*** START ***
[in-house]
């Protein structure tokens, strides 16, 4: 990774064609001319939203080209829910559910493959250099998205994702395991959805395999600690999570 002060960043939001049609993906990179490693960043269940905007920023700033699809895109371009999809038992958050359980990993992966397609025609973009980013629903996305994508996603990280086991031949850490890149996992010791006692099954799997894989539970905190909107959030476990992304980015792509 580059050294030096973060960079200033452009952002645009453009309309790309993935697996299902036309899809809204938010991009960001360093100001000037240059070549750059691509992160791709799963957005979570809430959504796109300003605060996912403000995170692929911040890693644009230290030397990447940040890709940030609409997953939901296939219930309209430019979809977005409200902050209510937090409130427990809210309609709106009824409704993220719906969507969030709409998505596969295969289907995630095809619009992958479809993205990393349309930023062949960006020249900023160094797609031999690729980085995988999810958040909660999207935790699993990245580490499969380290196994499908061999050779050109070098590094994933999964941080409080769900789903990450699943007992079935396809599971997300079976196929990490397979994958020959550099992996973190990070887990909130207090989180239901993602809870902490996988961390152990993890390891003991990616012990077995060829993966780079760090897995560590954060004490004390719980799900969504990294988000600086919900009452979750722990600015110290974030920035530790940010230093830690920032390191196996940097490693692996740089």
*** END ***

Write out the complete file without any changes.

[in-house]
């Protein structure tokens, strides 16, 4: 990774064609001319939203080209829910559910493959250099998205994702395991959805395999600690999570 002060960043939001049609993906990179490693960043269940905007920023700033699809895109371009999809038992958050359980990993992966397609025609973009980013629903996305994508996603990280086991031949850490890149996992010791006692099954799997894989539970905190909107959030476990992304980015792509 580059050294030096973060960079200033452009952002645009453009309309790309993935697996299902036309899809809204938010991009960001360093100001000037240059070549750059691509992160791709799963957005979570809430959504796109300003605060996912403000995170692929911040890693644009230290030397990447940040890709940030609409997953939901296939219930309209430019979809977005409200902050209510937090409130427990809210309609709106009824409704993220719906969507969030709409998505596969295969289907995630095809619009992958479809993205990393349309930023062949960006020249900023160094797609031999690729980085995988999810958040909660999207935790699993990245580490499969380290196994499908061999050779050109070098590094994933999964941080409080769900789903990450699943007992079935396809599971997300079976196929990490397979994958020959550099992996973190990070887990909130207090989180239901993602809870902490996988961390152990993890390891003991990616012990077995060829993966780079760090897995560590954060004490004390719980799900969504990294988000600086919900009452979750722990600015110290974030920035530790940010230093830690920032390191196996940097490693692996740089």